A man walking his dog and searching for turtles in a Washington park today found the corpse of missing government intern Chandra Levy after his pet uncovered the young woman's skull, police said.
Metropolitan Police Chief Charles Ramsey told a news conference this evening that the medical examiner used dental records to determine the remains are those of the 24-year-old woman, who disappeared more than a year ago.
Medical examiners have yet to determine the cause or time of death.
"We have received word from the medical examiner that the remains discovered this morning are in fact Chandra Levy," Ramsey said. "This was based on dental records. The cause of death of death is pending. … We'd like to extend our condolences to the family."
Ramsey said police are treating the case as a death investigation, not a homicide yet.
This morning, the man walking his dog while looking for turtles found the skull after his dog started digging in some leaves in the expansive, heavily wooded park in the Northwest section of the nation's capital, Ramsey said.
The young woman's body had apparently been in the park for a long time, and the bones were not all in one location, Ramsey said. Forensics experts say skeletal remains could yield clues into the how Levy was killed.
"If you find knife marks on the bones, cut marks, those would be indicative of the fact that the person was defending themselves and the manner in which they were killed," said James Starrs of George Washington University Law School.
Ramsey said that remnants of materials consistent with women's clothing were found near the bones, but he declined to elaborate. Sources told ABCNEWS that jogging gear and a portable cassette player were among the items found.
Investigators, Ramsey said, did not know yet whether the area where the remains were found was where Levy died or whether the body had been moved. Investigators, he said, would continue to probe the area.
The remains were found in dense foliage in an area away from commonly used paths, police said. Levy lived in an apartment near Rock Creek Park, and police searched the park shortly after her disappearance last May.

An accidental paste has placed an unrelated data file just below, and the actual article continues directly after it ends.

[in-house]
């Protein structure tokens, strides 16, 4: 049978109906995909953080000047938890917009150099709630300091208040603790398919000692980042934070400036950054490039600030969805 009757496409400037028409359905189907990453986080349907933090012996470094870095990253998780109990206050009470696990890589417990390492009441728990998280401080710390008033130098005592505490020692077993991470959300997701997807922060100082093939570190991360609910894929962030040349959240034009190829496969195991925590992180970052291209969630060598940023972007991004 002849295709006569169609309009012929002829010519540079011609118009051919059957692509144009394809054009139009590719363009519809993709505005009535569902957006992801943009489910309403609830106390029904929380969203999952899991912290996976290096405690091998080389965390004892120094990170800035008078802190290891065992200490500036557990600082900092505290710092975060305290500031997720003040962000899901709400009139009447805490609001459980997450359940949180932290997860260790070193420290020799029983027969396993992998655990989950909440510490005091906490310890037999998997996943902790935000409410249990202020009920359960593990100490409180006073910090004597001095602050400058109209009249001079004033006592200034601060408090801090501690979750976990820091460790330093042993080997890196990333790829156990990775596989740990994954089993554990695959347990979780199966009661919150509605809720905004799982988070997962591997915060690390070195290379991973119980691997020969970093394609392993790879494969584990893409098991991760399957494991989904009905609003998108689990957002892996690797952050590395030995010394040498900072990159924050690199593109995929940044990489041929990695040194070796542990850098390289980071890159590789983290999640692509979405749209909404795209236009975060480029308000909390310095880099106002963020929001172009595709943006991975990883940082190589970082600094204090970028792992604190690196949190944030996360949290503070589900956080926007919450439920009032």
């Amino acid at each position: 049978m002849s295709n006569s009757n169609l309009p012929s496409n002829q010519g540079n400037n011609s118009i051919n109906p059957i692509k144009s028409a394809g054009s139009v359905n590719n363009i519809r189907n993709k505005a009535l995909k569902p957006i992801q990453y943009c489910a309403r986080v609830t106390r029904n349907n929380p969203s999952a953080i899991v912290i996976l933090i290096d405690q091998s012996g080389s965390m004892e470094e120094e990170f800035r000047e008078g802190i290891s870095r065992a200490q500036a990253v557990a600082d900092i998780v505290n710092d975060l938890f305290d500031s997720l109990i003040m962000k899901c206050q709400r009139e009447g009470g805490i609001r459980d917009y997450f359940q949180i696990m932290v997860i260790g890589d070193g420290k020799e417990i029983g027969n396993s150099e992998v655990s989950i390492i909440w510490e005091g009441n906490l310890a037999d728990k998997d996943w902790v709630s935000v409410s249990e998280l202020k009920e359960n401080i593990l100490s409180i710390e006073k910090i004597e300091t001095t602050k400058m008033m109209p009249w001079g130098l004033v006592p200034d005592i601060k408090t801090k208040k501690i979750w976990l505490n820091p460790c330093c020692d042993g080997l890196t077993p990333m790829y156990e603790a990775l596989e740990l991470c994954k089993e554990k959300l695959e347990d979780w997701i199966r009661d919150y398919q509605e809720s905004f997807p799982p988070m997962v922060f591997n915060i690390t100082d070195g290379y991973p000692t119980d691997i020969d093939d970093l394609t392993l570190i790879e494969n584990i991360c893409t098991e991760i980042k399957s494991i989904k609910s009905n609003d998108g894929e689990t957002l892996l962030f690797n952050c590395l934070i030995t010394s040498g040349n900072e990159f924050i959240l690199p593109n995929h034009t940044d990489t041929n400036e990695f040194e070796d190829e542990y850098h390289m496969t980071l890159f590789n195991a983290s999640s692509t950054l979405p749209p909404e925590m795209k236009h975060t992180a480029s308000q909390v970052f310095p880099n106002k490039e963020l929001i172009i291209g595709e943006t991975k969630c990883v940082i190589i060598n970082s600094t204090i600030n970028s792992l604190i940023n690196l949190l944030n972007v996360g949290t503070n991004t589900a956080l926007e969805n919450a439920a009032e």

Police searched the park three times last July, covering more than 1,700 acres, Ramsey said. That left more than 1,000 acres unsearched, apparently including the area where the corpse was found today.
They had initially searched area parks and river banks with cadaver dogs last May but found nothing.
Levys Enduring ‘Nightmare’
Ramsey said Susan and Robert Levy, the young woman's parents, learned of the identification of the remains while watching the news, despite his efforts to make sure they were informed first.
The Levys, who conducted an interview with Oprah Winfrey earlier today before being told about the discovery, said through their attorneys that today's discovery was the realization of their worst nightmare as parents, and they will not rest until Chandra's killer or killers are found. One of their attorneys, Billy Martin, said from Florida that today's discovery does not "solve the mystery" of what happened to the intern.
"On behalf of the Levy family, police and our investigators will continue our investigation until we find the person or persons who did this to Chandra," Martin said. "As a parent, you an appreciate that this is the worst nightmare any parent can endure."
Outside the Levys' home in California, Judy Smith, the family's spokeswoman, that the family was deeply saddened but was determined find some answers in Chandra's death.
"While the death of their daughter provides some resolution, it does not provide answers as to what happened to Chandra and we will continue to pursue that matter," she said.
The Levys also thanked all law enforcement and supporters who continued to give words of encouragement throughout their ordeal.
The case generated national headlines after reports surfaced that Levy had been linked to Rep. Gary Condit, D-Calif. More than 200 members of the media arrived in Rock Creek Park today within hours of the announcement that a body had been found there.
Levy had left her position as Bureau of Prisons intern last April, and was last seen on April 30, 2001, at her gym. Her parents received an e-mail from her on May 1. Police analysis of her computer showed she had looked up directions to the Klingle Mansion, a historic home in Rock Creek Park.
The remains discovered today were found about a mile north of Klingle Mansion.
No Comment From Condit
Sources have said Condit, 54, admitted to police that he had an affair with the young woman — who hailed from Modesto, Calif., part of his district — right up until she disappeared.
Condit was in Washington today and released a brief statement tonight through his lawyer Mark Geragos.
"Congressman Gary Condit and his family want to express their heartfelt sorrow and condolences to the Levy family," the statement said. "The Levy family will remain in our prayers."
Police have stressed Condit was not considered a suspect, but the scandal hurt the once-popular lawmaker's standing with his constituents. The six-term congressman, who is married, lost his re-election bid to a former aide in a Democratic primary in March. ABCNEWS' Pierre Thomas contributed to this report.